ForeWord Reviews

great books independent voices

Royal Pain

Clarion Review (3 Stars)

“He’s going to die…and it’s going to be your fault.” When Princess Christa hears this chilling prophecy, she fears it refers to her secret boyfriend, Daemen, a peasant who works as a groundskeeper at her castle. Christa and Daemen are deeply in love, but their relationship which crosses societal norms, faces opposition from individuals like Christa’s cold-hearted father and Phabian, the nasty prince who intends to marry her. Their quest to be together and escape the prophecy drives the plot in this romantic fantasy novel.

First-time author Ashley Brow combines intriguing magical elements—like a mirror that shows the future and spell-countering amulets—with a realistic depiction of the lives of adolescent girls, ranging from nasty social rivalries to clever beauty tips. The story’s “star-crossed lovers” plot fits right into the fantastical romance genre that is so popular with adolescent girls.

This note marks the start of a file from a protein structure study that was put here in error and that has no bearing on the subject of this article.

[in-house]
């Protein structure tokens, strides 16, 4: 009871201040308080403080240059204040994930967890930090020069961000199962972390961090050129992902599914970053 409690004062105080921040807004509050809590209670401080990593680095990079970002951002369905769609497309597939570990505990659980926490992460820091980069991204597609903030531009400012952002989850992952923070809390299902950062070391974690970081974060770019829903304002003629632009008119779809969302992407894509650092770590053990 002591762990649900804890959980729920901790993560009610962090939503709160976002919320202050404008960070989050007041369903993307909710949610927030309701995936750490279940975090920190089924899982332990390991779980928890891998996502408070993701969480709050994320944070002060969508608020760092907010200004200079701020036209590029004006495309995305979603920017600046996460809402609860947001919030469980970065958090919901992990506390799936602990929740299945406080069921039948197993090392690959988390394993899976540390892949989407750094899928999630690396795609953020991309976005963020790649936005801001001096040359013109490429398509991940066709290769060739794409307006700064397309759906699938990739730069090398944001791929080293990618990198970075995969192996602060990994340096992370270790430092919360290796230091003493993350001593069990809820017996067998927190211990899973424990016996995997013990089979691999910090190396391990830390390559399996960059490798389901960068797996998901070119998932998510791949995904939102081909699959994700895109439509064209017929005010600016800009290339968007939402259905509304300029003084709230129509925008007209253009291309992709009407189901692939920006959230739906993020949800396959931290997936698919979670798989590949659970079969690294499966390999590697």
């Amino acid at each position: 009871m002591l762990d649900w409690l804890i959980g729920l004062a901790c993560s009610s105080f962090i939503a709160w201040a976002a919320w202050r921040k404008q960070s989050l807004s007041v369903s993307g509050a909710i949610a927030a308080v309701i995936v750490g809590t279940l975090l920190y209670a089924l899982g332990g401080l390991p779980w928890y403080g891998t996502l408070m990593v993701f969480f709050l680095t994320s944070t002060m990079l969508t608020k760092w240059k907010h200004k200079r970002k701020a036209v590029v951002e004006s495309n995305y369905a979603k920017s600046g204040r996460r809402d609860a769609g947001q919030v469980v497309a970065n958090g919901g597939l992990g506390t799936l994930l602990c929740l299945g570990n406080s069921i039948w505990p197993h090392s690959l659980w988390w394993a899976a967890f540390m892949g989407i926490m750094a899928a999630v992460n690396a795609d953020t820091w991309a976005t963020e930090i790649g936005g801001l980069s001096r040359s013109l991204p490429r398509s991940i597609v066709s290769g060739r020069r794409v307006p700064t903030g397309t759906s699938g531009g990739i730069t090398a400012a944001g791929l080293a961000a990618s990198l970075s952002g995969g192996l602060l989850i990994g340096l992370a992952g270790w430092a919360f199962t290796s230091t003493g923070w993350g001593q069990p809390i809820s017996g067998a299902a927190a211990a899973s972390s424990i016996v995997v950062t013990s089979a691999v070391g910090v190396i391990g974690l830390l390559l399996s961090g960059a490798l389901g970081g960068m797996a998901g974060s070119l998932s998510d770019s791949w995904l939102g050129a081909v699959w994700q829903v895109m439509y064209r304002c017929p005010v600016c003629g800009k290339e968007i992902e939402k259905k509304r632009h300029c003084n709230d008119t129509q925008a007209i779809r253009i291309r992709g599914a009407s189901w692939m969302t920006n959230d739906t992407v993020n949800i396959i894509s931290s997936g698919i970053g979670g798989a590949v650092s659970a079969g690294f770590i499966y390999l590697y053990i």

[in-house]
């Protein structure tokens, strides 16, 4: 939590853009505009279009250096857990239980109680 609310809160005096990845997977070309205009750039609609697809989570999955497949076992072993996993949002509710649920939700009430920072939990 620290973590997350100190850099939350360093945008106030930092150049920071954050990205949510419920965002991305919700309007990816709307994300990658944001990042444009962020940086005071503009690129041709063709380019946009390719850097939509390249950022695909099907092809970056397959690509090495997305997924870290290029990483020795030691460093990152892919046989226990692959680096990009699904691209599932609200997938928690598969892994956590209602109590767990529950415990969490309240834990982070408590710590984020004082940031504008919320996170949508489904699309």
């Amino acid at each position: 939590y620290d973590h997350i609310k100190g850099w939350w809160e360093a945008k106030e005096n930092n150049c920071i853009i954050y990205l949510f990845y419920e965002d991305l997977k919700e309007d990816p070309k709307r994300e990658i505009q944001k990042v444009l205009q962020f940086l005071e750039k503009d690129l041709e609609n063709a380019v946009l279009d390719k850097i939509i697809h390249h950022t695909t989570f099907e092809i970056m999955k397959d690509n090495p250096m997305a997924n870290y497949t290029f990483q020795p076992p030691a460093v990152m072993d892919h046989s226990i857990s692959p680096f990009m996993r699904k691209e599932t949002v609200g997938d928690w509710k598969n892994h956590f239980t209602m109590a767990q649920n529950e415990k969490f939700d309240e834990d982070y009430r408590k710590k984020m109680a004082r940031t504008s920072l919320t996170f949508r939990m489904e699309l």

While the premise is promising, frequent asides in which an omniscient narrator explains a character’s feelings and motives distract from the momentum of the plot. This bogs down the story as it meanders toward a satisfyingly happy ending for the sympathetic main characters. Substituting more dialogue and shared experiences between the characters would increase the action of the story and add dimensionality to the characters. For example, these insights, from a passage where Christa’s thoughts explain her difficult relationship with her father, would make dramatic fuel for a heated royal argument:

William had never wanted a daughter. He had wanted a son to carry on the family name like every traditional nobleman. And Christa wasn’t the type of daughter he would have wanted anyway. And she was almost identical to her mother. She now understood how hard it must be for him to look at her without some form of hatred for the inadequate imprint of his wife’s image she represented.

While the publisher categorizes this book as “juvenile fiction,” the ages of the main characters and adolescent themes will resonate better with teenagers. In its present form, this book is best suited for patient, persistent readers with a real passion for romantic fantasy. Another round of editing to tighten the plot and address minor grammatical errors would do much to enhance the appeal of this novel for a wider audience.